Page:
THE FOREIGN COMPETITION
2020 Nissan Titan Review: Is ‘Good Enough’ Good Enough?
Release Date: Early 2020
Why should anyone buy a Nissan Titan? The question sounds glib, but it’s a fundamental point any vehicle must address — especially in the hyper-competitive full-size truck segment, where just being good enough is not very good.
Nissan named its truck “Titan” to convey size and strength, but the connotation that stems from Greek mythology — an immortal cast aside by the craftier, more fleshed-out (and markedly less prone to infant consumption) Olympians — may depict the Titan’s market situation more accurately. Ford, Fiat Chrysler and GM will outspend all comers to dominate in the full-size truck arena. Their present business models — and mobility futures — depend on those profits. The only foreign competitors, Toyota and Nissan, can’t match those resources. Toyota has carved out a successful niche in off-roading, but it’s never been clear what the Titan’s rationale for existence is.
Nissan spent $230 million facelifting the Titan for the 2020 model year to address that question, then gave it to the media to see what changes they made. Here are our thoughts after sampling the updated truck in the Utah mountains.
What We Like
Nissan devoted its resources to places where buyers would most appreciate the changes. The biggest upgrade may be switching from a seven-speed automatic transmission to a nine-speed. The gears and shifts, designed to take better advantage of the power and torque from the now-400-horsepower-and-413-lb-ft 5.6-liter V8, felt lively and intuitive. According to Nissan, acceleration from 50 mph to 70 mph has improved by a full second.
That nine-speed transmission also means a lower engine speed during cruising. Combined with the acoustic laminated glass of the windshield, that yields a relatively quiet ride.
The Pro 4-X trim offers a robust off-roading package, which impressed us. We scrambled up a (relatively accessible) mountain in it, though you might want to accessorize it up a bit if you’re planning on going full overlander.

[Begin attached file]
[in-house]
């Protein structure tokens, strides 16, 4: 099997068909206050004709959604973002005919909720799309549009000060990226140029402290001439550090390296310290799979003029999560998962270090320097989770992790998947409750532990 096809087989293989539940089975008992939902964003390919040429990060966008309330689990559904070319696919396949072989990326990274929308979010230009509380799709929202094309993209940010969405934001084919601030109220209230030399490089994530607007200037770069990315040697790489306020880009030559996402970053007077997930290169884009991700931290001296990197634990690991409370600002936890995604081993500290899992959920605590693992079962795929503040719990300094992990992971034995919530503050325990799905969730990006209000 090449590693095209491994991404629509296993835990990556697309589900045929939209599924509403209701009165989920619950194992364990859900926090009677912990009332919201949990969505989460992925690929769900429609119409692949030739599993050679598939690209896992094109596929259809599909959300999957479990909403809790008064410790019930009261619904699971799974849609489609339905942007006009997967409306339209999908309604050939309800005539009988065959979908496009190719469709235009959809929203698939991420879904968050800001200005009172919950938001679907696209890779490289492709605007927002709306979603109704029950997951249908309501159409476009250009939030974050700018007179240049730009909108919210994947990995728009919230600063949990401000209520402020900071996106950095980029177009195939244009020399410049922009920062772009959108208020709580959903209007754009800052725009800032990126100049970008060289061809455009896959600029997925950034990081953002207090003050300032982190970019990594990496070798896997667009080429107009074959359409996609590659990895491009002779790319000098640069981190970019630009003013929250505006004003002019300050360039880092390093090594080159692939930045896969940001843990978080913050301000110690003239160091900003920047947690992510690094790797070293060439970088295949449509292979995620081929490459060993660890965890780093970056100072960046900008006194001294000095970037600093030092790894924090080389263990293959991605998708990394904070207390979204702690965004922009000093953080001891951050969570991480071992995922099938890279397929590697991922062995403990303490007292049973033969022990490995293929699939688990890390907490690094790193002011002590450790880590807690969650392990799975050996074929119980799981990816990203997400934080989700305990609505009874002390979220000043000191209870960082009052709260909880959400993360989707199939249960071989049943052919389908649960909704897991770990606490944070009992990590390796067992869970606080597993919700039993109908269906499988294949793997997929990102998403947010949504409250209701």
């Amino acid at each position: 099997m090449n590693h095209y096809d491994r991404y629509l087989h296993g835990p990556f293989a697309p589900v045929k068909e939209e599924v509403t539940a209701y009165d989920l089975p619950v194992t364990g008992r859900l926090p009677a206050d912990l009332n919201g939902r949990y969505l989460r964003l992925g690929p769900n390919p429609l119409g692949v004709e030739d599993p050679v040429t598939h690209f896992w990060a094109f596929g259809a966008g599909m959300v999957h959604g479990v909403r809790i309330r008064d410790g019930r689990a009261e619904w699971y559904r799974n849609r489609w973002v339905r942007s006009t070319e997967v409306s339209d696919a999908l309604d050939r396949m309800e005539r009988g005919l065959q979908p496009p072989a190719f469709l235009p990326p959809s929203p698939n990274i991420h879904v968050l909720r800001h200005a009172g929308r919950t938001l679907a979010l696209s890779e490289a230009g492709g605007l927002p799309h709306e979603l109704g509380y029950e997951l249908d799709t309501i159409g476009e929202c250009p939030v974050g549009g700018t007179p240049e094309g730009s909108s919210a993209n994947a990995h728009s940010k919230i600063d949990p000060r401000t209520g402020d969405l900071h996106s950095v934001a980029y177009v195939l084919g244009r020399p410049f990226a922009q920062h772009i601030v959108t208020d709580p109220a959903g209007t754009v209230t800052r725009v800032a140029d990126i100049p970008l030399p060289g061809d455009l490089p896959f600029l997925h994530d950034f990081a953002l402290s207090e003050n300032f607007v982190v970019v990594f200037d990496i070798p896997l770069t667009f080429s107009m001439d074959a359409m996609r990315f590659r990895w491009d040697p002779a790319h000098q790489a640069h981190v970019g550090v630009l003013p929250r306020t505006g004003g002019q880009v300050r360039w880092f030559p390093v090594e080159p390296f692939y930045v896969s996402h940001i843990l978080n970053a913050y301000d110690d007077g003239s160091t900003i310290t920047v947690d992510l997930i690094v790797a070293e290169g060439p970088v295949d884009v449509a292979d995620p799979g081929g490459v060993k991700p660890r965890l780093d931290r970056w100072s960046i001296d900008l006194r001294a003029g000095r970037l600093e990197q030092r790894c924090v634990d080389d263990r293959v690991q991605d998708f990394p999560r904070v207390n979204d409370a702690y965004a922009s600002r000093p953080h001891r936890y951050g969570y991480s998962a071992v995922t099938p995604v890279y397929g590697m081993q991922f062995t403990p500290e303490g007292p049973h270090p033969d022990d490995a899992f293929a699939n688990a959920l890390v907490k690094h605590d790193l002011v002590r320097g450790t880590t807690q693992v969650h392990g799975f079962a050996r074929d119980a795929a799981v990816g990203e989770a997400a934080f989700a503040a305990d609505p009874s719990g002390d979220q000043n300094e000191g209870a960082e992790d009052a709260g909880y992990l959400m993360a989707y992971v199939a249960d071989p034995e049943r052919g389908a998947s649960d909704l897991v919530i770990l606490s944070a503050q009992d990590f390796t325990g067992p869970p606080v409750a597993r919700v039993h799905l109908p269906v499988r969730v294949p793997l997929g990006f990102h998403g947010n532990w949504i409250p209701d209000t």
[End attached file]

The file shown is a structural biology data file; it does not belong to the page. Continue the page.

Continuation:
Nissan continued to make progress on the tech front, as well. Apple CarPlay and Android Auto compatibility and a Fender sound system carry over from 2019, but Nissan bumped up the standard touchscreen to 8.0 inches, with an option for 9.0. The Nissan Safety Shield 360 driver-assist features come standard. Over-the-air software upgrades are also possible, using NissanConnect.
Watch Out For
The Titan’s new styling is bold, to put it kindly. Nissan goes heavy with the “TITAN” branding, and aggressively differentiates the trim levels, with a lot of chrome and large badges. In the Platinum Reserve version, the front passenger scores giant logos on the dashboard and armrest to inform them they are riding in the top-tier trim; a massive badge on the tailgate helpfully informs tailgaters of that same fact.
The Titan doesn’t quite match up with big three competitors when it comes to comfort. The ride felt bumpy at a couple points, even on fairly decent Utah pavement. While the American trucks have gone full-on megayacht with their truck cabins, the Titan doesn’t feel as spacious or fancy, especially in the rear of the cabin. Those same front passengers bombarded by “Platinum Reserve” badging will wonder whey their seats only adjusts four ways.
The Titan competes with the high-volume full-size trucks of the Big Three: the Ford F-150 ($28,155+), the Ram 1500 ($33,440+), and the Chevy Silverado ($28,300+). The Toyota Tundra ($33,425+) may be the Titan’s most direct competitor.
The new Nissan Titan feels like a decent truck across the board. But every truck in this segment brings that and more. The Titan can’t match its Big Three competitors for luxury, capability, or sheer array of options. It doesn’t seem to have a distinctive niche where it excels. (Nissan says it’s targeting current Titan owners, current Nissan owners, and first-time truck buyers with the updated Titan…which doesn’t clarify much.)
Pricing details are not available yet, but the argument for the Titan may be at the value end of the market. Buyers who want a basic truck with a big V8 and a five-year, 100,000-mile warranty won’t be disappointed.
Nissan hosted us and provided this product for review.
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